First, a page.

Some federal workers in Maryland anxious over shutdown

With the deadline to avoid a federal government shutdown looming, some of the thousands of Maryland workers who could be furloughed said they were frustrated at the impasse Sunday.

U.S. Congress is deadlocked as Republicans in the House have sought to tie government spending bills to a measure that would put the new healthcare law on hold for a year. Without an agreement, agencies will furlough workers and cut back on services Tuesday.

With some members of his congregation worried they may be furloughed in the coming week, the Rev. Emmett C. Burns Jr. tried to speak words of comfort from the pulpit at the Rising Sun First Baptist Church not far from the Social Security Administration in Woodlawn.

"What kind of a nation are we living in? You don't tear down the house because you don't like what is going on inside the house," said Burns, a Democrat and Maryland General Assembly delegate. He said everyone at his church was in some way affected if there is a shutdown, even if their paychecks do not come directly from the federal government. "We got groceries to pay for. We got mortgages to pay for."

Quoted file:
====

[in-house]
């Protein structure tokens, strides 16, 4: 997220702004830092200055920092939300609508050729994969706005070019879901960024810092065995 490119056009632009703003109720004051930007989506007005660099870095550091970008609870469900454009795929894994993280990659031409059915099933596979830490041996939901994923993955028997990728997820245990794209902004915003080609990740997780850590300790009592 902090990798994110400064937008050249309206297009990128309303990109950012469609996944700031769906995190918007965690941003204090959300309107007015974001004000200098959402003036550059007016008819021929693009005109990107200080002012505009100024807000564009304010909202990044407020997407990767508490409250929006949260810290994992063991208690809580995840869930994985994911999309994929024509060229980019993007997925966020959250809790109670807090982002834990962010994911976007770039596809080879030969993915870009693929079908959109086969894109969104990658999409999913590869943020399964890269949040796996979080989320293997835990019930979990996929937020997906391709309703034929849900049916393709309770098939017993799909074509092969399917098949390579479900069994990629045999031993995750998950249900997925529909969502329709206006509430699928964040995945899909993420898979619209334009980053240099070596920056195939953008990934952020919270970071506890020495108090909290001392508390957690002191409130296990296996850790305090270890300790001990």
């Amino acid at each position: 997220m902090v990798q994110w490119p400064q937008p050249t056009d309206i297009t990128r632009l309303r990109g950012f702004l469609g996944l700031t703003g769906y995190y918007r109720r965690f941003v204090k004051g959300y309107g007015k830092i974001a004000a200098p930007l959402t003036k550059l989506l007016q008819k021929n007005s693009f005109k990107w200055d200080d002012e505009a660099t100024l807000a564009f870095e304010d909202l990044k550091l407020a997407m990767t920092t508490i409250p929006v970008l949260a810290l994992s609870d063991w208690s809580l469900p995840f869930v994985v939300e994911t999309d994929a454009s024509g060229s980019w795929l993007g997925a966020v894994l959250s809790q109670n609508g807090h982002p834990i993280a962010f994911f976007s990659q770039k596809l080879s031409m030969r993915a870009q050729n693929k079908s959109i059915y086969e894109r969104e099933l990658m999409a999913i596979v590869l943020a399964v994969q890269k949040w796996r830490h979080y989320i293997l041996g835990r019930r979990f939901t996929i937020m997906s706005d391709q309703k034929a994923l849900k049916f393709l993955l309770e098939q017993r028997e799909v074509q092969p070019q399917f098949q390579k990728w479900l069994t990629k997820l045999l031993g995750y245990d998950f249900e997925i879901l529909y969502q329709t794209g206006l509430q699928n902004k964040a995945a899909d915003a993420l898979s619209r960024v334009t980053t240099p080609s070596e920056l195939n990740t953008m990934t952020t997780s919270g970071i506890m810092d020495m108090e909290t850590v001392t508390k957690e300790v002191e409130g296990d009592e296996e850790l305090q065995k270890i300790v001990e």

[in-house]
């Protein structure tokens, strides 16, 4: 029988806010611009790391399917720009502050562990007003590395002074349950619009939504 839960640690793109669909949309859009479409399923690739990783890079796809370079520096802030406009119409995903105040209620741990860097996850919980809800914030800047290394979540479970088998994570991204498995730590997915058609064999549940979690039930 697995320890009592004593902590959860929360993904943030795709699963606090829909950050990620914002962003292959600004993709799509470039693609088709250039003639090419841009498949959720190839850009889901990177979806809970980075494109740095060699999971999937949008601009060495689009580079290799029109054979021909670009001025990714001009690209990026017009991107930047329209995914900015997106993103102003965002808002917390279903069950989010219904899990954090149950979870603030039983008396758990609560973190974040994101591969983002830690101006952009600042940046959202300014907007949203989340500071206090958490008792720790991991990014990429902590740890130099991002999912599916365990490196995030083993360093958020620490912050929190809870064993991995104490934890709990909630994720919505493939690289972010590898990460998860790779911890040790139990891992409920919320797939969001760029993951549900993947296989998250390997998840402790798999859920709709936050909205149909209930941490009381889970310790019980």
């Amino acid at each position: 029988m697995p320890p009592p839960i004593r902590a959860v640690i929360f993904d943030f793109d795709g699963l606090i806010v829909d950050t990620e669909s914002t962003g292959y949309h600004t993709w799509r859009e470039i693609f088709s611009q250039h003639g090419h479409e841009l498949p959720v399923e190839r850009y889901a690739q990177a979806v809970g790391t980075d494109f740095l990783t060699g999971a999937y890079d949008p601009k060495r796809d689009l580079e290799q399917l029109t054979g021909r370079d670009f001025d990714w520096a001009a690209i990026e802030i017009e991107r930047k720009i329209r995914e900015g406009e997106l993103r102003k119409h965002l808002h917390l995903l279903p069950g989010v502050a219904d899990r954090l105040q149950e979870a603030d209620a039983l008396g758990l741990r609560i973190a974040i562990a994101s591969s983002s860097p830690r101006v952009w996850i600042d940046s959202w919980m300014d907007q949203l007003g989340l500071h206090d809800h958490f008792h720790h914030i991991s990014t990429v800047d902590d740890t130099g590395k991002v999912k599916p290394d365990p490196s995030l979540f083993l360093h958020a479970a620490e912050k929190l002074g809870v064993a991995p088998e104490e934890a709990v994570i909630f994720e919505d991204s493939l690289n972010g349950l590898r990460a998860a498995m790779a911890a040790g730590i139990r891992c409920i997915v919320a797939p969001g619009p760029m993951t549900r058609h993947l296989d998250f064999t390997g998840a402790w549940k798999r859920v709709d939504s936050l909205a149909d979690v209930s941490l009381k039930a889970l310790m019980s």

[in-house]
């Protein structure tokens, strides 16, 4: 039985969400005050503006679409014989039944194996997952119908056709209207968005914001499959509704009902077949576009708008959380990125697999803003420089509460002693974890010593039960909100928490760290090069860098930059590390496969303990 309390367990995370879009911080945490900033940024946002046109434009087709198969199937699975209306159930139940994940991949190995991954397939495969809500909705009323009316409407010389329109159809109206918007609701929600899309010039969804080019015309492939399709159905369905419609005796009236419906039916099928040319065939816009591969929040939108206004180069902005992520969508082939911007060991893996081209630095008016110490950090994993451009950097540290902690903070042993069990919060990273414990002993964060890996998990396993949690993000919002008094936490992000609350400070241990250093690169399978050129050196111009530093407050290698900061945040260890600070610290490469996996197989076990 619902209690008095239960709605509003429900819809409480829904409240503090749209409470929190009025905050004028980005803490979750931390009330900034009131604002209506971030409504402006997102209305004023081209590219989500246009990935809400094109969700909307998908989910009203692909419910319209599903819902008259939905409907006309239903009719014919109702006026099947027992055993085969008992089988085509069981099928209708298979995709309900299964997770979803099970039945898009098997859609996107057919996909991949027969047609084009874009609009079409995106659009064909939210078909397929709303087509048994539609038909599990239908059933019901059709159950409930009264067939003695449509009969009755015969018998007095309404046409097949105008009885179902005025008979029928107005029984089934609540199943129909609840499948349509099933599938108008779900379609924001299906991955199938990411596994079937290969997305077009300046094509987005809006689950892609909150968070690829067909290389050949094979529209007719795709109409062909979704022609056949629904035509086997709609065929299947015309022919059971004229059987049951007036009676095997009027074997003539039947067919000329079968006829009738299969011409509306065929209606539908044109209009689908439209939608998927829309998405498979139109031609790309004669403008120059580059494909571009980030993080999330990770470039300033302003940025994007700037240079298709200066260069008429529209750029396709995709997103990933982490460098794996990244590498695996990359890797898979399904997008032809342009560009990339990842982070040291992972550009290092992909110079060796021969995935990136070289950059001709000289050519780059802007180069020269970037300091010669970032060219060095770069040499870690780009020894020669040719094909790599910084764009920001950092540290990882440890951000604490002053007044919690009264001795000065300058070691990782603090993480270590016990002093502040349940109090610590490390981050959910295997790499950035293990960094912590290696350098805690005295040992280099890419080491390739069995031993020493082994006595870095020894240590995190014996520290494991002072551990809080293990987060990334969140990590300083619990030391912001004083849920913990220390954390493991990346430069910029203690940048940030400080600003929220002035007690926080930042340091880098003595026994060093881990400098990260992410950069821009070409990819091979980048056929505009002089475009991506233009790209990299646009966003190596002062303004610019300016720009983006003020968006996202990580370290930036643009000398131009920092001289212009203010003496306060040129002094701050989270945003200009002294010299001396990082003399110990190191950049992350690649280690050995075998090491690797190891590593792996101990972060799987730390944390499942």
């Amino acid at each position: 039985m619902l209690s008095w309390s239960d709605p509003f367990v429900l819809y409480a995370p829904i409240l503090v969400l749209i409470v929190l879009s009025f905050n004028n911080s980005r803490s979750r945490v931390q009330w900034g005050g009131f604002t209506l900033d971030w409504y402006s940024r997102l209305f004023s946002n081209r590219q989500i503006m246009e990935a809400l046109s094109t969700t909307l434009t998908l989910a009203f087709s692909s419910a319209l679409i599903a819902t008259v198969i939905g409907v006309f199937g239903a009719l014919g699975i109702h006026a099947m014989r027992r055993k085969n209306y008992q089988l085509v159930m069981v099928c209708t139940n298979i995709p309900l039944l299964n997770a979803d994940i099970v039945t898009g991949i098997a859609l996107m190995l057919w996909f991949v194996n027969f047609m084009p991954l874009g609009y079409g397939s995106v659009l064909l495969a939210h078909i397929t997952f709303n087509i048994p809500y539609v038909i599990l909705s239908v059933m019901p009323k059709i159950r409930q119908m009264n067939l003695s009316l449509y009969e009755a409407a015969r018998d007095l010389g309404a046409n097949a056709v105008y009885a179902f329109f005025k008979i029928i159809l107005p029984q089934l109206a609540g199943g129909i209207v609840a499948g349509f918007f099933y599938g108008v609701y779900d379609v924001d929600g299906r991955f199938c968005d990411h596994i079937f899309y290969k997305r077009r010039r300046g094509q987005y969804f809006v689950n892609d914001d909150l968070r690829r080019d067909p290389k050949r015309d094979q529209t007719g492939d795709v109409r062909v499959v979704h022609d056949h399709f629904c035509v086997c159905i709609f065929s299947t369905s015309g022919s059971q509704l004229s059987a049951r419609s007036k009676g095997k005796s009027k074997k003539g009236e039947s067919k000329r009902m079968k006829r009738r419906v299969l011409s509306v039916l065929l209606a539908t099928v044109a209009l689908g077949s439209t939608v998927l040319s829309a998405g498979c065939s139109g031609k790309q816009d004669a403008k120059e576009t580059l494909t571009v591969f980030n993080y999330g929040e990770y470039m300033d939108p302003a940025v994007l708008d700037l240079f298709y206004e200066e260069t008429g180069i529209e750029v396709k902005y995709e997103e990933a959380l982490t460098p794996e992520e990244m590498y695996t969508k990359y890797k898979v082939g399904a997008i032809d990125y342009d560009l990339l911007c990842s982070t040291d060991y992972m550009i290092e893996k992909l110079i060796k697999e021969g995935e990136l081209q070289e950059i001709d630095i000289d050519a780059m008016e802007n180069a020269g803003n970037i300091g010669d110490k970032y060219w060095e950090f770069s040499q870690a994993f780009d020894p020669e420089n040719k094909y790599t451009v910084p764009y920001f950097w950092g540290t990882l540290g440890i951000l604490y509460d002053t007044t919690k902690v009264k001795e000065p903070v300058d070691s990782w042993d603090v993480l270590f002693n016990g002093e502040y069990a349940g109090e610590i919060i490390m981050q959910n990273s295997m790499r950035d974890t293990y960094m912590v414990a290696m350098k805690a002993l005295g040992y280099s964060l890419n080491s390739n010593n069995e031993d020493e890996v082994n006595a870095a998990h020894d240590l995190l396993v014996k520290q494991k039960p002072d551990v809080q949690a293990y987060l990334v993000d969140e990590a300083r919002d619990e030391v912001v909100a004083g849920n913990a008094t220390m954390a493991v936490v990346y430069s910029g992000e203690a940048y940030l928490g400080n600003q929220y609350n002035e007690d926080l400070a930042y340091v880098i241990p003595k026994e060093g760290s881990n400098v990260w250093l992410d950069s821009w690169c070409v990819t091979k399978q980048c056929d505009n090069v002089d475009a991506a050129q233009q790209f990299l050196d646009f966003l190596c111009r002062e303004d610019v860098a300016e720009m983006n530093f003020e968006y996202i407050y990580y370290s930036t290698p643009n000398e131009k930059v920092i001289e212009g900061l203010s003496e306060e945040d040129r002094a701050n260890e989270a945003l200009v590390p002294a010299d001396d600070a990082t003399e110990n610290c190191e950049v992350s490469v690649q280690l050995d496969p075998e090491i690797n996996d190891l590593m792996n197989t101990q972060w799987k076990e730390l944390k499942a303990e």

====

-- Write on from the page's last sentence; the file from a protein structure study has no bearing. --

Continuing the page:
Helen Greene has a day care business near the Social Security Administration and said she worries the parents of some of the children she cares for might not be able to pay her. "I live a mile away. Some of my parents work there. I will probably lose some of my kids."

Another member of the congregation, Carolyn Harris, said she works for the U.S. Postal Service and wonders whether her job might be affected. Elaine Williams is not as much worried about her Social Security check arriving late as she is just angry about the possibility "that a small minority of people" have the ability to "shutdown a whole country."

In an interview, Burns said he is worried about deficit spending and does believe the country would be better off with "a leaner, meaner budget." A government shutdown, he said, won't hurt the wealthy. "It is always the poor people who suffer."

Rocky Twyman, a member at Rising Sun, said he will be going with a group called Pray at the Pump, to the White House Sunday night to pray that the leaders of both parties will come together to find a solution to the current stalemate. He said he hoped that President Obama would invite House Speaker John Boehner over to the White House for a prayer summit.

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